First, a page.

Starring Margaret Mann, James Hall, Earl Foxe, and Francis X. Bushman Jr.
May, 1928

I'll be frank with you. I didn't want to go to see this picture. I fought against it. Another mother picture! I have nothing to say against mothers as a rule; and a whole lot to say for them. I have a pretty good one myself, and I know a lot of other folks who are proud of theirs. But I don't like to see them on the screen. They aren't Mothers; they're monstrosities in shawls and bonnets; they cry all the time. So I thought I wouldn't go to see "Four Sons." Then I thought, "Well, Jimmy Hall is in it; and the minute I think of Jimmy Hall I want to see him again to decide whether I like him or don't like him. Well, I went. And I wouldn't have missed it for anything, not just because it made up my mind for me about Jimmy Hall (the answer is: Yes, I do.), but it showed me a real Mother on the screen. Margaret Mann plays her, and she's more like a mother really is than I'd ever hoped to see in picture. She doesn't whine or weep. She makes cookies, and keeps the home-fires burning. Miss Mann and Director John Ford have given us a great performance, in a picture that is emotional without being mushy, and dramatic without turning morbid.

"Four Sons" is a war picture with only one war scene. What self-control this director must have! It's a great little plea for peace, for it takes us on the other side of the trenches and introduces us to the enemy -- three of whom are Mother Bernle's stalwart sons. The fourth, played by James Hall, is fighting with the Yanks. But they're all brothers. After the war, Mother Bernle leaves the old country for the new. She has to "learn her letters" first, and her struggles with a new tongue amid strange surroundings provide a comedy ending to the picture. Everybody in the cast is splendid, but Miss Mann and Mr. Hall are outstanding. It's Jimmy's first chance to act, and he will surprise you. I've never seen more exquisite photography. John Ford has done some beautiful things in his direction, too. I like the way he creates characters instead of depending upon "types." He offers his comic relief with a deftness that Shakespeare would have loved. And speaking of Shakespeare -- if his plays are ever, by accident, put on the screen, John Ford is just the director to do it, if he keeps up the high standard he sets in his "Four Sons."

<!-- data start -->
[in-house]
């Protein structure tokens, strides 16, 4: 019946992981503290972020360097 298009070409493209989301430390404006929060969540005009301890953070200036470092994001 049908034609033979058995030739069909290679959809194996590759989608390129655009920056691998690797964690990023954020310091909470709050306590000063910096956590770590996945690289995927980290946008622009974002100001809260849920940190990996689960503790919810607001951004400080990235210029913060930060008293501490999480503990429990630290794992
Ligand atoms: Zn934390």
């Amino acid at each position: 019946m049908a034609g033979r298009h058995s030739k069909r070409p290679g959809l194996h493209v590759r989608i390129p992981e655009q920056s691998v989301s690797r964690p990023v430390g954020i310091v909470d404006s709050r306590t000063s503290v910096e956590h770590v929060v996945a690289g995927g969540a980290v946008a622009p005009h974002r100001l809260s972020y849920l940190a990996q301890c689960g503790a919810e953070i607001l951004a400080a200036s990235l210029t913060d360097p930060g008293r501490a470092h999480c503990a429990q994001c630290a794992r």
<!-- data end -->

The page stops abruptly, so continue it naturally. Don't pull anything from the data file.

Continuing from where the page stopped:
Starring Margaret Mann, James Hall, Earle Foxe, and Francis X. Bushman, Jr.
May, 1928

If you want something finely different in motion picture entertainment -- here it is. In the first place, the star is a sixty-year-old extra "girl," Margaret Mann by name. And during every one of those sixty years she has been waiting and preparing to play this role. Her portrayal is a revelation.

The scene is laid in a German countryside. Mother Bernle lives contentedly in a little world bounded on each of its four sides by one of her four sons. Into the serenely quiet order of her life come the echoing drums. And three of her four perish by the sword of the war god. The one who is left goes to America and Mother Bernle is left alone.

Bereaved and solitary, she accepts the chastening of Providence and waits -- and waits. But as dawn always follows the dark hour, the American sends for her.

For more information, see "Four Sons" as our "Feature of the Month"

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